“A business invitation includes an invitation to use such part of the premises as the visitor reasonably believes are held open to him as a means of access to or egress from the place where his business is to be transacted.” Rest. Torts, sec. 343b, p. 942. An invitation may be manifested by the arrangement of the premises, or by the conduct of the owner. Stewart v. Lido Cafe, (1936) 13 Cal.App.2d 46, 50, 56 P.2d 553. The fact that plaintiff walked to the market, and did not go to the parking lot in an automobile, did not make her status that of a licensee when she was on the parking lot. In the case of Evans v. Sears, Roebuck & Co., (Mo.App.1937) 104 S.W.2d 1035, 1037, the plaintiff had walked to the defendant's store from her home, had crossed the parking lot at the rear of the store, made purchases, and was walking on the driveway of the parking lot on her way home when she slipped and fell by reason of ice on the automobile driveway on the parking lot. She had been a customer of the store about 5 years and had gone that way to the store about twice a week. There was testimony on behalf of plaintiff, by a person who lived near the parking lot, that “people from all over the neighborhood walked upon and used the driveway and that it was used for driving in and driving out of the parking lot.” The only testimony on behalf of defendant related to the weather. The court said at page 1038 of 104 S.W.2d, “* * * the evidence is sufficient to show that plaintiff was an invitee upon the premises of defendant and not a mere licensee as contended by defendant.” It was said further at page 1039 of 104 S.W.2d, “* * * the evidence is sufficient to show that the use of the driveway and the parking lot by pedestrians for the purpose of entering the rear entrance of the store had become a custom acquiesced in by defendant. Plaintiff, therefore, occupied the status of an invitee.”
The instructions above referred to relating to a licensee and the duty to refrain from wilful or wanton injury to a licensee were inapplicable to the case. The evidence did not justify any reference to a duty to refrain from wilful or wanton injury. It is agreed that plaintiff's status when she entered the premises was that of an invitee. The invitation to enter included an invitation for plaintiff's departure from such premises over such portions thereof as a reasonable person, situated as plaintiff was, would reasonably believe were held open as a proper means of departing from the premises. The entire front of the market, covering a distance of many feet, was open as an entrance. The pavement in front of the building and the pavement on the parking lot adjacent to the west side thereof, including the sidewalk, all of which was on the same level, constituted a proper means of approach to the front entrance by reason of the physical arrangement of the premises, acquiescence, dedication, and a long established custom. It is to be noted also that the whole parking lot had been used for many years as a means of approach and departure from the west side door of the market. If a patron who departs from the market from the west side door and crosses the parking lot is an invitee, it would seem there would be no basis for a contention that a patron who departs from the front entrance and crosses a corner of the parking lot is not an invitee. “* * * where there is no conflict in the evidence upon which the determination of a question of law rests the decision is for the court and it should not be submitted to the jury.” Adrian v. Guyette, (1936) 14 Cal.App.2d 493, 504, 505, 58 P.2d 988, 993. The plaintiff was an invitee. The instructions above referred to, being inapplicable to the case, tended to confuse the issues.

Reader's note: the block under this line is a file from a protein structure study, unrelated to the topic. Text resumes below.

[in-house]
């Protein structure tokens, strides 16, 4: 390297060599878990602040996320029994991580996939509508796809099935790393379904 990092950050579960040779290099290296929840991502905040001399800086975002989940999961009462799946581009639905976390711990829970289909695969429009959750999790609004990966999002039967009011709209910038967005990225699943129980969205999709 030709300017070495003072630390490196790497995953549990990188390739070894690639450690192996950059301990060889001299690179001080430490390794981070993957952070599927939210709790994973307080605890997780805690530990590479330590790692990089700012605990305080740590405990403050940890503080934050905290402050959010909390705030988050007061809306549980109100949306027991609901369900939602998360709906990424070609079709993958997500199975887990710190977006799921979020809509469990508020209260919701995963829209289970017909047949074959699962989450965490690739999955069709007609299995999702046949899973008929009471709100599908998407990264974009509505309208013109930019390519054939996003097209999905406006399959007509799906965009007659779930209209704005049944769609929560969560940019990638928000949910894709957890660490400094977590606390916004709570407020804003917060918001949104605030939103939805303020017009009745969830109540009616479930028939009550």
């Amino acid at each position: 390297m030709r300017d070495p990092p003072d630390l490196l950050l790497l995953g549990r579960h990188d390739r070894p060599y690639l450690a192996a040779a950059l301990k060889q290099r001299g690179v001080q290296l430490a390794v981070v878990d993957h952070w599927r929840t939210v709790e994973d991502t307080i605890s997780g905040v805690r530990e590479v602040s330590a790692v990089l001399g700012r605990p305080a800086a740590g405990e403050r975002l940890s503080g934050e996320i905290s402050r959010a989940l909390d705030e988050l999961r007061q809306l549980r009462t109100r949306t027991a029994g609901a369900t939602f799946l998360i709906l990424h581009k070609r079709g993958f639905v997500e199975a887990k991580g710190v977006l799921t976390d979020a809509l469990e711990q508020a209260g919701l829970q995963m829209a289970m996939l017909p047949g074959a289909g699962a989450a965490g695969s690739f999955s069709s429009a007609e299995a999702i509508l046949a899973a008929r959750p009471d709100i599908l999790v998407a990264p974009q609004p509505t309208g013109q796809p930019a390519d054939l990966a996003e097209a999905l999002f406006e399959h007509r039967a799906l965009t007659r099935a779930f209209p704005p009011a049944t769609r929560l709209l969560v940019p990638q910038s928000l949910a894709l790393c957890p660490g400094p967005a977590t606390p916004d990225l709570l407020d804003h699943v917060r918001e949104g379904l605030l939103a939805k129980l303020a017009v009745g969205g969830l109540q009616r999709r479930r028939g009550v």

It is to be noted that one of the above instructions, given at the request of the Ice Company, was in part as follows: “A person who is upon the premises of another for the purpose of transacting business is a licensee as to those portions of the premises rendered reasonably necessary for his use in the transaction of such business.” Of course, that was not a correct statement of the law. Apparently it was intended that the word “invitee” should be used in that sentence instead of the word “licensee.” An examination of the original instruction in the files of the superior court shows that the word “licensee” is the word in the original instruction, and therefore the word “licensee” appearing in the bill of exceptions was not a typographical error. The giving of that instruction, requested by the Ice Company, although the word “licensee” might have been used inadvertently therein, was conflicting with other instructions correctly defining the words “invitee” and “licensee,” and therefore increased the confusion caused by the other instructions, given at the request of Stark, relative to a “licensee.” The above instructions were erroneous prejudicially.
The court also gave, at the request of Stark, an instruction in part as follows: “* * * if you believe from the evidence in this case that the ground upon which the defendant Ice Companies [sic] sign was placed was at that time leased to the Ice Company by the defendant Meyer Stark, the defendant Meyer Stark would not be liable for any injury sustained by the plaintiff as a result of the Ice Company having placed its sign upon such land and under these circumstances your verdict must be for the defendants Meyer Stark, Meyer Stark doing business as Brooks Market, and Brooks Market.”